Plan to reduce road signs announced

  • Government wants to cut back on 'jungle' of signs
  • Signs needing offical approval to be cut by 40%
  • More driver info signs to be introduced to cut jams

The Government is planning to dramatically cut the number of road signs on the UK roads as part of a major review designed to cut bureaucracy and costs.

It will be the biggest review of Britain's traffic signing system for 40 years and the Government hopes it will dramatically reduce the number of signs councils need to use by relaxing rules - such as by removing the requirement for some signs - including those to indicate the start of a pedestrian zone, to be placed on both sides of the road.

The idea is to cut red tape by allowing councils to put in place frequently used signs without needing to get government permission every time. There are also proposals to save councils money by allowing them to publicise their Traffic Regulation Orders rather than forcing them to pay for newspaper advertising.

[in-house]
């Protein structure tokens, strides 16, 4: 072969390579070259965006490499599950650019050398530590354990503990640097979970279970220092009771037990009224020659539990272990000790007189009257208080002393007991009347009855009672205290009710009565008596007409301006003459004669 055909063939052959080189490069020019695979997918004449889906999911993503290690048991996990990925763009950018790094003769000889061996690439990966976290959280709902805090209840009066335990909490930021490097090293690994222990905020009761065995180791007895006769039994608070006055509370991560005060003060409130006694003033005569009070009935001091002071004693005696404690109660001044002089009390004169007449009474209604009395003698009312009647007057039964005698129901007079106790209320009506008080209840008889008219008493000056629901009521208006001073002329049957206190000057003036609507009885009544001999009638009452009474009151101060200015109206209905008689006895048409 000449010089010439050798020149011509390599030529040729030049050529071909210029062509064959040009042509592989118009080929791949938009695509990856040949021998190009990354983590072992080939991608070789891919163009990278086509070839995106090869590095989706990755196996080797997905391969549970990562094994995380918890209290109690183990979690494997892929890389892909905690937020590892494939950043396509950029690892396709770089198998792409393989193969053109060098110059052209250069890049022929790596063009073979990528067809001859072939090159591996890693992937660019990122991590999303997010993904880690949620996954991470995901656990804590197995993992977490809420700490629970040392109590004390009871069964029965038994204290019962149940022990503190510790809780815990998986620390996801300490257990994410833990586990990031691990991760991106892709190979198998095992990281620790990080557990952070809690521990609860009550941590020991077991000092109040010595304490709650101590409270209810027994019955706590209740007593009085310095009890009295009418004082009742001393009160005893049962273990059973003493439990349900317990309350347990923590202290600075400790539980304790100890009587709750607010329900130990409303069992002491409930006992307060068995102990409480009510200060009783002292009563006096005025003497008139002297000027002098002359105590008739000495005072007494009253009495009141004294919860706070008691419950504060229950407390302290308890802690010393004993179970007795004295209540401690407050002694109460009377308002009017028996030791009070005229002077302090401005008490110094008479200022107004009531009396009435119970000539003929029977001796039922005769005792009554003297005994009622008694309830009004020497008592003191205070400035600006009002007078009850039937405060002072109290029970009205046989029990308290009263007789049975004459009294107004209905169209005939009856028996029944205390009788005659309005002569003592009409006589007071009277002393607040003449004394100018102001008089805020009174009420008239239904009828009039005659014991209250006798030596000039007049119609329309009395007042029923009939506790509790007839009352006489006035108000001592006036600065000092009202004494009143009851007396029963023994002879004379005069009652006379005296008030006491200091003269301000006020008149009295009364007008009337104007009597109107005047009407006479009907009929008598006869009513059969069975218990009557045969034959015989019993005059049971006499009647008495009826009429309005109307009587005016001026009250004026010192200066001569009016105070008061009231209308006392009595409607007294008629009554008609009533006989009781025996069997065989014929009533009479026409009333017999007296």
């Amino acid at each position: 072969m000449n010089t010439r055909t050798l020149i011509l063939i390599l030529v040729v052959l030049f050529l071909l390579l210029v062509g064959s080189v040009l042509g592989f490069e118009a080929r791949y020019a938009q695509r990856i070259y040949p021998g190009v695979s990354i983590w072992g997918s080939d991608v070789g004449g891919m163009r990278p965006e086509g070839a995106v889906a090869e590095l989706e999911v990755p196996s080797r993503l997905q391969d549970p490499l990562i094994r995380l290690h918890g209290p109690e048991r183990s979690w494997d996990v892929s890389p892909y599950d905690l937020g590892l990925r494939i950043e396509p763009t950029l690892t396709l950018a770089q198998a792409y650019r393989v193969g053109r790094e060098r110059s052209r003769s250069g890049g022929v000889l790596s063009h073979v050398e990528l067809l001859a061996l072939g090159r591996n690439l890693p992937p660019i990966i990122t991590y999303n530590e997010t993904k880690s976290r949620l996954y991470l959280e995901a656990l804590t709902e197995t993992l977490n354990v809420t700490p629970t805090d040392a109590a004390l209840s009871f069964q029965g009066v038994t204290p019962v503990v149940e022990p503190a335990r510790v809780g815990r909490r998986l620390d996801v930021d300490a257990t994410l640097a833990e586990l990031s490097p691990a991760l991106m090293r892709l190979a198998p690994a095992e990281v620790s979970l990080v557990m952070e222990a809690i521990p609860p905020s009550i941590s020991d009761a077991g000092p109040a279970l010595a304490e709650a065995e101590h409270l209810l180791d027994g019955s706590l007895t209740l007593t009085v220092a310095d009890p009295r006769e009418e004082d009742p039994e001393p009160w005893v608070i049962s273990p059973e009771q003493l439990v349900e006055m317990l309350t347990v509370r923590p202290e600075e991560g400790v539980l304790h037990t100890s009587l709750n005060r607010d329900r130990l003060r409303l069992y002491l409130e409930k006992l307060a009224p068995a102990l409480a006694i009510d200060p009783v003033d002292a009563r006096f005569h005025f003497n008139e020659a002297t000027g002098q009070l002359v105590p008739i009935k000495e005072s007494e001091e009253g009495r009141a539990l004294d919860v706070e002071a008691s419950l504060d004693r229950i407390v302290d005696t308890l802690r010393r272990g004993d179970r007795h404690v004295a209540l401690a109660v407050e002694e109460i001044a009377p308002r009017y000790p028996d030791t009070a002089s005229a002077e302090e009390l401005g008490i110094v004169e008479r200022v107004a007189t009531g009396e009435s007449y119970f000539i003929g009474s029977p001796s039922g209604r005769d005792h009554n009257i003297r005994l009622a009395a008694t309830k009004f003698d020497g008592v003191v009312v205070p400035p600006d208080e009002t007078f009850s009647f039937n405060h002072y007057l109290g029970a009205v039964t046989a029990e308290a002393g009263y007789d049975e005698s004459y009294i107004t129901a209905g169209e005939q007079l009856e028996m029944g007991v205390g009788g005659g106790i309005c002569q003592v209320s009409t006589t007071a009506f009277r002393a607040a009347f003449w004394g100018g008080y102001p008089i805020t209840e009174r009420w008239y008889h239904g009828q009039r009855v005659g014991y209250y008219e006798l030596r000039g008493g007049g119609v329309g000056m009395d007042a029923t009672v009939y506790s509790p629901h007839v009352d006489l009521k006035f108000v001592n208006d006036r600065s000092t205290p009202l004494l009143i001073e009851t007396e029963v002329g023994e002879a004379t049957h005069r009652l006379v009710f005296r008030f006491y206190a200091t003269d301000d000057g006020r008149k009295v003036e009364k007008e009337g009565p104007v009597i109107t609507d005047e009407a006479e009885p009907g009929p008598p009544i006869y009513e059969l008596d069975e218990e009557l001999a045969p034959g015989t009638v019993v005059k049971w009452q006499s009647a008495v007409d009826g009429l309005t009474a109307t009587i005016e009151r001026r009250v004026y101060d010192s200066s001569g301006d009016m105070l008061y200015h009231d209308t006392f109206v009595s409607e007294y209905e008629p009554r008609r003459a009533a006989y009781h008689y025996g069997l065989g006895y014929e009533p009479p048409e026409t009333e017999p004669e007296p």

However, the review also includes plans to introduce new driver information signage including signs indicating parking spaces with charging points for electric vehicles. More signage giving estimated journey times on cycle routes is also proposed.

Transport Minister Norman Baker said: “Sometimes the jungles of signs and tangles of white, red and yellow lines can leave people more confused than informed. This expensive clutter can also leave our roadsides looking unsightly and unwelcoming, so the changes will help councils cut the number of signs they need to use."

The proposals also include the introduction of a new sign warning lorry drivers that a road is unsuitable for their vehicles. This will help to prevent situations where lorries following sat nav systems use inappropriate roads, sometimes causing disruption to the local road network and delays to their journey;

The government plan hopes to reducing costs for councils wanting to use 20mph schemes by cutting the number of signs they need to put in place and making it easier to use variable 20mph speed limits where necessary, such as outside schools. Overall, it is hoped the plan willl result in a reduction in signs requiring government authorisation of around 40%.